When I came across this headline over my morning coffee, “Set-top boxes a must from July for greater choice“, I was very excited. More choices always make my little heart beat very hard.
So this is the deal:
Starting July, every household in Delhi will need a set-top box to be able to view channels of one’s liking. The information and broadcasting ministry is planning to implement a ‘must-provide clause’ for cable operators to enable TV viewers in the four Metro cities to ask for their favourite channels as a right. After July 1, the sub-divisional magistrates across Delhi will take action against all cable operators who are found violating the new norms, which mandate provision of set-top box enabled digital facilities to all viewers.
Hold on, so I can no longer go with the local cable operator who already provides me with all the channels I want legally, at a very low cost, but will be forced to pay larger amounts directly to the big companies (Tata, Reliance)?
This is more choice?
An I&B ministry official told the media
At present, the analog cables can transmit a limited number of channels. Therefore, the local cable operator has to select which channels to provide and the consumer is left with no choice. After digitization, consumers will be able to pick and choose channels through a settop box (STB). They will pay money only for the channels they have chosen.
All lies. At the moment I can get any channel I want, and pay the same fixed amount, while with the big companies I will be forced to pay separately for separate “bouquets” called Southern Delight or whatever, paying for Telugu, Tamil and Kannada even if I only want Malayalam.
Nothing so sweet smelling as the restriction of choice…
The question I have is – why is the Parliament of this country, which does not have the time or inclination to pass or even decently debate the Lokpal Bill or the Women’s Reservations Bill, or to sit down and discuss the utter irrelevance of colonial penal provisions such as Section 377, why is this parliament so efficiently moving to pass a law to force people to use set top boxes?
So then I turned to that organ of the Indian communists, The Financial Express, which told me that
In less than 11-months, no consumer of cable television in Delhi, Mumbai, Kolkata and Chennai will be able to watch the services without a set-top box (STB). The STB will also become mandatory for all the 100 million-plus cable and satellite subscribers in India by 2014. This means, the monthly cable bills of the subscribers will shoot-up though the quality of service is expected to become world-class.
Thou shalt have world-class service if thou canst afford it.
And if you can’t afford it, you can’t have cable television at all.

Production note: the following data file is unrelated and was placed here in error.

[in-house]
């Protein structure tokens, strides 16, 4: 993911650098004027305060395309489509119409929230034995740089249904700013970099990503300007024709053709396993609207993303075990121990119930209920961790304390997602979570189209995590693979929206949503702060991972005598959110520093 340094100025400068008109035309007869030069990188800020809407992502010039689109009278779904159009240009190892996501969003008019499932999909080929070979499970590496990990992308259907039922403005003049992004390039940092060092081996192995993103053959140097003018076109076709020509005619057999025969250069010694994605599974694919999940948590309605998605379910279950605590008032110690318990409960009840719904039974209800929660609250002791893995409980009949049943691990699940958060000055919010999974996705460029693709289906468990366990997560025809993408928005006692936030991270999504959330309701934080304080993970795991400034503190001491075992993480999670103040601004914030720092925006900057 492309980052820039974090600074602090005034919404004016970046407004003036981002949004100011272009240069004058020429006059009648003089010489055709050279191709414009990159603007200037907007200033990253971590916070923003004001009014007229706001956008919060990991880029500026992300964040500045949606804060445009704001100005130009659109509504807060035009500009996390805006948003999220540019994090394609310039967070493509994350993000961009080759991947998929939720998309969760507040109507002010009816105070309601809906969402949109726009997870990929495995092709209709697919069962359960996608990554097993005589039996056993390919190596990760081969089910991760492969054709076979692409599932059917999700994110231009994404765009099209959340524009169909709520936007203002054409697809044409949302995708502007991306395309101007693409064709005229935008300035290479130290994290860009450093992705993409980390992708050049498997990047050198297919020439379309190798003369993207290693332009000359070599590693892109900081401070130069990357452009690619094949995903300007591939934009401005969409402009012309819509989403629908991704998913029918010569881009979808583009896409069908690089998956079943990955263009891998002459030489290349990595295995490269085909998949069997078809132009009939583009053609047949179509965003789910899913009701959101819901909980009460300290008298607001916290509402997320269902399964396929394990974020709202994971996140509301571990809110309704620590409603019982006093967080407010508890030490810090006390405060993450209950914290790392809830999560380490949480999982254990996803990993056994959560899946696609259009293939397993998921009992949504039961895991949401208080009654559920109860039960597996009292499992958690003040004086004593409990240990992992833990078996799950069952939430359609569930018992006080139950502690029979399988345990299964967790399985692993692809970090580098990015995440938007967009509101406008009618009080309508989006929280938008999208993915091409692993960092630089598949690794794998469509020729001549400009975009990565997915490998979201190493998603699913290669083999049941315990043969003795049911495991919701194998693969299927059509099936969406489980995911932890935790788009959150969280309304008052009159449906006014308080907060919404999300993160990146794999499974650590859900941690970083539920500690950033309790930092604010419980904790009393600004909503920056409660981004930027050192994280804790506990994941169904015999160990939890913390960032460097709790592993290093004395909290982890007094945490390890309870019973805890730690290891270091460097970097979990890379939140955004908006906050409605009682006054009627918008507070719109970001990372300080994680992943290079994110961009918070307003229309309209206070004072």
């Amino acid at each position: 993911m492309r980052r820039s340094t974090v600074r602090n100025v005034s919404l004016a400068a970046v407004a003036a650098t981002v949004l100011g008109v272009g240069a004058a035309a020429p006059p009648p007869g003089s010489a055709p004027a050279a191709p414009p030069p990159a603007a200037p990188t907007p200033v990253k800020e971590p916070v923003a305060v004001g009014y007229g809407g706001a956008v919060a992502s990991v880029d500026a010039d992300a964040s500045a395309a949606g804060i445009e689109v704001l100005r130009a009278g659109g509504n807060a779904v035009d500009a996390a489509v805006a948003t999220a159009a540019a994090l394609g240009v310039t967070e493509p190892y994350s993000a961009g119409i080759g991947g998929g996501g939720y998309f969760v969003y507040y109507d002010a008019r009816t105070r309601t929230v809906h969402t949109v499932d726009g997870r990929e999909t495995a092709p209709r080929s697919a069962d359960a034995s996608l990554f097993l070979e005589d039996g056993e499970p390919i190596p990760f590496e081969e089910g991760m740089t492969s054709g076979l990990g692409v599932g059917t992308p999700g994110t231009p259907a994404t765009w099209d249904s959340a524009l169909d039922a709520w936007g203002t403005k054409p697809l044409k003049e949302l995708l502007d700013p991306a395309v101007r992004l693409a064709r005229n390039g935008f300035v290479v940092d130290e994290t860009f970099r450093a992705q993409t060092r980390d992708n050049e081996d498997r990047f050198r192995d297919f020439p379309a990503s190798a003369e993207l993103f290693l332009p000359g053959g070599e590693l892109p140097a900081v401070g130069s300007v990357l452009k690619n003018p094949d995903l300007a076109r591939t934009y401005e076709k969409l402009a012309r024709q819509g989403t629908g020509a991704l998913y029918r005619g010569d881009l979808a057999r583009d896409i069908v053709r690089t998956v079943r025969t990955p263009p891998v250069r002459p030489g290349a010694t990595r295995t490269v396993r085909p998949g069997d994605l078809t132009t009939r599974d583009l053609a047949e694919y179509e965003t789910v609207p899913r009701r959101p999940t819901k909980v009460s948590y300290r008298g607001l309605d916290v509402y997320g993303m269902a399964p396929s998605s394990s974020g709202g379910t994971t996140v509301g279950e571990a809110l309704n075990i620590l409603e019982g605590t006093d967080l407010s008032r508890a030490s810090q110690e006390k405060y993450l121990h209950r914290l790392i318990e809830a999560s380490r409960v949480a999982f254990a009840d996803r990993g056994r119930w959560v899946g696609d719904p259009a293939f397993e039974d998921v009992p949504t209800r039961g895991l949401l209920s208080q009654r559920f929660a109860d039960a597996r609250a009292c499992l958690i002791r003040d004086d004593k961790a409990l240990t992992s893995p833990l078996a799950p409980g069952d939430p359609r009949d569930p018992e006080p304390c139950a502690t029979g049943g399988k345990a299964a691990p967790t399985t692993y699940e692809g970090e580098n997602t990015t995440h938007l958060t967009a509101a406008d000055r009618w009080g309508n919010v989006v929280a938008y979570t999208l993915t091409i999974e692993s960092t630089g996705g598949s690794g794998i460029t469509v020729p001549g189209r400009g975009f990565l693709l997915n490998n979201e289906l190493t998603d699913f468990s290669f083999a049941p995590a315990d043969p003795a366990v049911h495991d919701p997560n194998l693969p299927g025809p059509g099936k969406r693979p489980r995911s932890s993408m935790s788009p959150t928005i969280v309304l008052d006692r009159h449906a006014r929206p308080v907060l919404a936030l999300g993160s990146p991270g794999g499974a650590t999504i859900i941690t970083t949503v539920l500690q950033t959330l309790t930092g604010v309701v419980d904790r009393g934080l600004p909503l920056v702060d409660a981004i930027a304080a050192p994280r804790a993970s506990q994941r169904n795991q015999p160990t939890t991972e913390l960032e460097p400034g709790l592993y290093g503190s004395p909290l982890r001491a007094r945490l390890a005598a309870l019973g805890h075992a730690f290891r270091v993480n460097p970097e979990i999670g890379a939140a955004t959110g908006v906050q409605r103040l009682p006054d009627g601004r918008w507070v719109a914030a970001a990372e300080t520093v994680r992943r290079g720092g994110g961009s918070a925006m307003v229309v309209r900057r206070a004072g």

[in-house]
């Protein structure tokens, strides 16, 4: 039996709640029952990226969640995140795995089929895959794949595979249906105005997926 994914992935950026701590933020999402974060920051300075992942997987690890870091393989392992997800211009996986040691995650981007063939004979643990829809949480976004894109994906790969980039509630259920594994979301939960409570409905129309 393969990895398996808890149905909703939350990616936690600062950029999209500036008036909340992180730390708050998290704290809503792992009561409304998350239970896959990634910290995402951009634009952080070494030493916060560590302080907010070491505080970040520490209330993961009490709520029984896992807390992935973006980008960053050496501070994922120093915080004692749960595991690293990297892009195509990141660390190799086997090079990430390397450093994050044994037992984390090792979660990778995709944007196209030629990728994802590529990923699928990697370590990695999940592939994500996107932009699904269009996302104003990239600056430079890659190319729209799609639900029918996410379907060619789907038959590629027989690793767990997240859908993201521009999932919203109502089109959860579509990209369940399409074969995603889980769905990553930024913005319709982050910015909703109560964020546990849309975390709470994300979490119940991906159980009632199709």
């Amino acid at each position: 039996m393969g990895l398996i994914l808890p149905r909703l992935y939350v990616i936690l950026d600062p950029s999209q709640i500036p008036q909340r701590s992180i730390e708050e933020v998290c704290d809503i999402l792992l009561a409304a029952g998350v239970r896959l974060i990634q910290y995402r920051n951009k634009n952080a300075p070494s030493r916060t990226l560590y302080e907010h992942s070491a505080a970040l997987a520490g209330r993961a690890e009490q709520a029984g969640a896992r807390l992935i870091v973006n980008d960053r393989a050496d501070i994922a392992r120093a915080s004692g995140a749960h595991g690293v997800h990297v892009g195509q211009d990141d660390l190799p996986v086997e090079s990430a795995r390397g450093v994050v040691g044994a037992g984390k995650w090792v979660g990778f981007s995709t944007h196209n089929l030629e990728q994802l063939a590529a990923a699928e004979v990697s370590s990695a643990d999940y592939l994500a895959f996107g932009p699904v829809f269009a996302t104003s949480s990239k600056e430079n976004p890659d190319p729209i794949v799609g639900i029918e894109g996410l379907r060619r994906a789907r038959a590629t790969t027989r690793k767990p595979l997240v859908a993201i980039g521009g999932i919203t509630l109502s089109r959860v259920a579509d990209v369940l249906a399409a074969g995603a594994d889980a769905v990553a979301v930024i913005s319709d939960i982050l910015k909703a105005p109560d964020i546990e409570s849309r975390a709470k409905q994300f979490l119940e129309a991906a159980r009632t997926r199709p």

Adding to the communist propaganda, it went on to say:
While a switch-over from analogue cable (copper-wire cable) to complete digitalisation (via STB, fiber-optic cables and digital backend) has been a long-standing demand from the large cable operators, the move will become a bane for small-time, city-based local operators, experts said.
(Not a communist paper, you say? Oops. My mistake.)
This legislation is essentially the government acting with alacrity in the interests of monopoly capital, using the might of the state (“will take action”) to eliminate competition in the cable television market. Why, I ask myself, must the move from a lower to a higher technology be legislated by the state in a non-life saving situation? I understand that corporations will continually phase out technologies in order to make us pay more for “upgraded” technologies, leaving us with no choice. So even if I want to stick to Windows 2003, I will have to keep upgrading to higher and higher versions. But then, it’s up to me to shift to Linux or whatever. And that’s what I expect from a corporation – the going after higher and higher profits. But here it’s as if the government passed a law that made Microsoft’s profits easier, by outlawing all earlier versions of Windows.
The government has mandated that I must perforce shift to the “world-class” technology.
The Conditional Access System, the slick consumer-friendly name (consumer- bamboozling, more like it) for the set top box regime, was introduced in 2003 in Delhi and Mumbai but it did not eliminate local cable operators. Eight years later, when the market failed to ensure on its own, the transition to set-top boxes on a large enough scale (i.e. people continue to prefer the local cable operators), the state steps in to help out the big cable companies.
Oh – is that what they meant by world-class? Walking the walk of global monopoly capital?